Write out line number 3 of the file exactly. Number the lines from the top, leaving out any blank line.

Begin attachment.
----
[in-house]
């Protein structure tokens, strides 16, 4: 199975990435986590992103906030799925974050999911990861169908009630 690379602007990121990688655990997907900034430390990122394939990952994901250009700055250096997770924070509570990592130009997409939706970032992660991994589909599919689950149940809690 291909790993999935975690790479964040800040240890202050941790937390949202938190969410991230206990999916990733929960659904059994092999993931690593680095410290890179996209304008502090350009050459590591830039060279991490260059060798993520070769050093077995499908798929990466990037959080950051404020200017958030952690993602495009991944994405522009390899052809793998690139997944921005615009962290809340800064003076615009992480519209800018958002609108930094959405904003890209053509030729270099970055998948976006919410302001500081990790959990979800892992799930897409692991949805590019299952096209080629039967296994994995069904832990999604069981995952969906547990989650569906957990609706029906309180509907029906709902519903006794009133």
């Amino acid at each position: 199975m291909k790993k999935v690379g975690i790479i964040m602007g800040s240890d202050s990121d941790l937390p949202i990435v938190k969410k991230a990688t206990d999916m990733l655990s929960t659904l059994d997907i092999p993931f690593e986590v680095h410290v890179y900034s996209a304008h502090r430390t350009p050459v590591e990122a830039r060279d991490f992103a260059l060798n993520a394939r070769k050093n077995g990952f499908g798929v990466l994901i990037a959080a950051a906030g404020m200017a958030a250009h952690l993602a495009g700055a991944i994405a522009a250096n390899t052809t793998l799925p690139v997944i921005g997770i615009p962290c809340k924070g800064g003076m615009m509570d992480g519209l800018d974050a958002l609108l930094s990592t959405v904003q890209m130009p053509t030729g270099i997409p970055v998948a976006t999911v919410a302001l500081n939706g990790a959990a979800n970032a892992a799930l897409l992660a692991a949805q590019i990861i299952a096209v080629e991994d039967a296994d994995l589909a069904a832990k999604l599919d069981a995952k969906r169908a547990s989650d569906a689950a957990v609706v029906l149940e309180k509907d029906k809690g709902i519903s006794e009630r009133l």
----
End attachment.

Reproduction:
């Amino acid at each position: 199975m291909k790993k999935v690379g975690i790479i964040m602007g800040s240890d202050s990121d941790l937390p949202i990435v938190k969410k991230a990688t206990d999916m990733l655990s929960t659904l059994d997907i092999p993931f690593e986590v680095h410290v890179y900034s996209a304008h502090r430390t350009p050459v590591e990122a830039r060279d991490f992103a260059l060798n993520a394939r070769k050093n077995g990952f499908g798929v990466l994901i990037a959080a950051a906030g404020m200017a958030a250009h952690l993602a495009g700055a991944i994405a522009a250096n390899t052809t793998l799925p690139v997944i921005g997770i615009p962290c809340k924070g800064g003076m615009m509570d992480g519209l800018d974050a958002l609108l930094s990592t959405v904003q890209m130009p053509t030729g270099i997409p970055v998948a976006t999911v919410a302001l500081n939706g990790a959990a979800n970032a892992a799930l897409l992660a692991a949805q590019i990861i299952a096209v080629e991994d039967a296994d994995l589909a069904a832990k999604l599919d069981a995952k969906r169908a547990s989650d569906a689950a957990v609706v029906l149940e309180k509907d029906k809690g709902i519903s006794e009630r009133l």